Former East Longmeadow, Massachusetts town employee Courtney Llewellyn was sentenced September 5 to one year of probation for her part in a scheme to generate fraudulent absentee ballots in a case that exposes how lax laws regarding absentee ballots make fraud relatively easy to accomplish and hard to detect.
Former East Longmeadow Selectman Enrico J. Villamaino III previously pleaded guilty to 11 charges and was sentenced to one year in the Hampden County Correctional Center plus one year of probation and 200 hours of community service. Villamaino’s time in the correctional center was reduced to four months with the remainder of the one-year sentence suspended.
The guilty pleas by Villamaino and Llewellyn relate to a scheme to generate absentee ballot votes for Villamaino in the 2012 Republican primary, where he was seeking the nomination for state representative. Villamaino lost to Marie Angelides.
According to masslive.com, Hampden County prosecutor Mark Mastroianni described this crime as an “extraordinarily serious offense” when addressing Hampden Superior Court Judge Mary Lou Rup during the sentencing phase for Villamaino.
A witness told The New American:
Villamaino used his influence as a selectman to get Llewellyn hired by the town clerk’s office where she would have access to the voter registration database.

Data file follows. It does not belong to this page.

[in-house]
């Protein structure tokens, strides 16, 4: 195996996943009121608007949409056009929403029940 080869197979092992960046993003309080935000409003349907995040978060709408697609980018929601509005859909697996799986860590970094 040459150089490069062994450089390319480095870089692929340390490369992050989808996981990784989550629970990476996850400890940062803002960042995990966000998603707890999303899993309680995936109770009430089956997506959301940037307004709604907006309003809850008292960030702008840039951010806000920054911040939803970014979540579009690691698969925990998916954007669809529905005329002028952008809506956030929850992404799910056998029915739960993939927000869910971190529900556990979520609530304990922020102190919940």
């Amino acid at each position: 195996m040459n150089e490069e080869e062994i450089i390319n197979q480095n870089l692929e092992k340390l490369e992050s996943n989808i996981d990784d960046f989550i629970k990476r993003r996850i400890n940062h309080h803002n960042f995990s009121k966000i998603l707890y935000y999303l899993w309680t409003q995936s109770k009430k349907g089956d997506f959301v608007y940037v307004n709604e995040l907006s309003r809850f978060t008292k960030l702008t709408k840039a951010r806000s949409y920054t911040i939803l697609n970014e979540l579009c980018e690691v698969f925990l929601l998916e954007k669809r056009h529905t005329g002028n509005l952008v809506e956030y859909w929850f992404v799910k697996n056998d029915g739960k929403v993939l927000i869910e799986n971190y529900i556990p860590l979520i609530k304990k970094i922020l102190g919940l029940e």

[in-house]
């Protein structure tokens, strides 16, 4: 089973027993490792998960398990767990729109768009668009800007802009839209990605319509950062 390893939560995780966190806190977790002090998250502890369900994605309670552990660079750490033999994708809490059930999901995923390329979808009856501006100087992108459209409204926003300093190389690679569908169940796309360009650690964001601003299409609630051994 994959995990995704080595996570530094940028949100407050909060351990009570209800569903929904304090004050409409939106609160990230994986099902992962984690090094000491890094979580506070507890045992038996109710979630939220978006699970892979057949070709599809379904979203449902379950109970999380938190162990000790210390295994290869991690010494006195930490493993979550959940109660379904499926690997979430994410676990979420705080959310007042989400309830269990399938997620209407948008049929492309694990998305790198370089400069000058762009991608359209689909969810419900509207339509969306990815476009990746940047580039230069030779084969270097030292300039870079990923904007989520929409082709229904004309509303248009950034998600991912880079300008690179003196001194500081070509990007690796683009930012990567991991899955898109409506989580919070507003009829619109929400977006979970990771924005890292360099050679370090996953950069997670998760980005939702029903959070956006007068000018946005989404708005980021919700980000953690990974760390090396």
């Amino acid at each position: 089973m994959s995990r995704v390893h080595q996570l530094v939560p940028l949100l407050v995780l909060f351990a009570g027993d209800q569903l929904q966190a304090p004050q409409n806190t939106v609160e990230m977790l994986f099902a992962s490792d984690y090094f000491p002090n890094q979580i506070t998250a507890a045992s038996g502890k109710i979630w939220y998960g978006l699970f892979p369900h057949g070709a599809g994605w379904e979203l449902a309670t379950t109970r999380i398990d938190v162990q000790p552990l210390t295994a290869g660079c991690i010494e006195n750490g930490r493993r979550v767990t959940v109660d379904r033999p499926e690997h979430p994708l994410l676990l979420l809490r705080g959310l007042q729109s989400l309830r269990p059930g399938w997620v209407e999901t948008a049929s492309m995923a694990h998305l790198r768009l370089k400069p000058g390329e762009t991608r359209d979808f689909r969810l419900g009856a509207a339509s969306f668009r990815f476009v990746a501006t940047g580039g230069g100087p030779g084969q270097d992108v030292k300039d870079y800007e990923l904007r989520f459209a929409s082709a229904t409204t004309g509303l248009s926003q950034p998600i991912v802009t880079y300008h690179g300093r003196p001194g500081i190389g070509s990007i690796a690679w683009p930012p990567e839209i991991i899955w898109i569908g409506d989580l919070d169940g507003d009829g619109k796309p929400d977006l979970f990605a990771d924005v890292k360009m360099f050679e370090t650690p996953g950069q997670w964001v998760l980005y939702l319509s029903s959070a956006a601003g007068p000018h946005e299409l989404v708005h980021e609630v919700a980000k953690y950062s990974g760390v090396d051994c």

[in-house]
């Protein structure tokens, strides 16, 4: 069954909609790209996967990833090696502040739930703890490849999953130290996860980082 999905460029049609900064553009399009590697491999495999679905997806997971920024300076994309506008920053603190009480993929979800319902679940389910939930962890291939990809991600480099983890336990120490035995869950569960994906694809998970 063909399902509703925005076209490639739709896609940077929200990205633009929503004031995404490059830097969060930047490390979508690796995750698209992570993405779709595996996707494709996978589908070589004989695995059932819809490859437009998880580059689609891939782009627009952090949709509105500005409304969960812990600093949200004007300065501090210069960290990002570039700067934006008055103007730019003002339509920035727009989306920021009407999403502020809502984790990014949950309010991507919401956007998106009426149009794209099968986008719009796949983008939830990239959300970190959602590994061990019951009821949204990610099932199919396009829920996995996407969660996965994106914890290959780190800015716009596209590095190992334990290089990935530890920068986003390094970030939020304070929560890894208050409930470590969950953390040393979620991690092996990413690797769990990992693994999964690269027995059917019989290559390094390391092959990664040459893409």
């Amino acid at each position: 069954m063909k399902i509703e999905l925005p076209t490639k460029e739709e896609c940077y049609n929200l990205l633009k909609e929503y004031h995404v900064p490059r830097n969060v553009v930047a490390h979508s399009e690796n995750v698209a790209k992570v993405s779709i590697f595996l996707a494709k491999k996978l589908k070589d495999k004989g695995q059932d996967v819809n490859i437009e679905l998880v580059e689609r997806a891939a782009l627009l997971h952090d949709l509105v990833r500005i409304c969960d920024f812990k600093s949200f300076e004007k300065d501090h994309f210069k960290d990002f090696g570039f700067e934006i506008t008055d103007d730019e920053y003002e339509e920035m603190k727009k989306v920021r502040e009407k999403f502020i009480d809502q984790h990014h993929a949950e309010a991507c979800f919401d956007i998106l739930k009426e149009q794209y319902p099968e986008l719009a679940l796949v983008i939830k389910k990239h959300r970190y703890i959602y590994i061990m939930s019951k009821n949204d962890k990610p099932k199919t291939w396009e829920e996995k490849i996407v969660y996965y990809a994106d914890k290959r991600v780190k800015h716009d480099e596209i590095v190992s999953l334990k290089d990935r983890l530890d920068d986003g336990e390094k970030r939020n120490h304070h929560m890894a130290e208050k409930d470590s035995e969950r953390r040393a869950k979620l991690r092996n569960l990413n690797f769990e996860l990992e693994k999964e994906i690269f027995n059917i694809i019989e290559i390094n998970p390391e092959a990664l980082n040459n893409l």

Party affiliations of 285 registered Democrat voters were changed to unenrolled (independent of any party). That made these voters eligible to vote in either the Democrat or Republican Primary.
Republican absentee primary ballots were requested for these 285 voters.
The 285 absentee ballot requests were received and processed on the same day. Villamaino and Llewellyn volunteered to take the 285 absentee ballots to the local post office to be mailed, but the witness believes the ballots were never mailed.
Quick Action Prevents the Fraud From Succeeding
When the above-average number of absentee ballot requests aroused suspicion, the East Longmeadow town clerk’s office acted quickly, contacting the 285 voters in question to determine if they had requested absentee ballots and to properly process the requests for those who did and undo the absentee ballot requests for those who didn’t.
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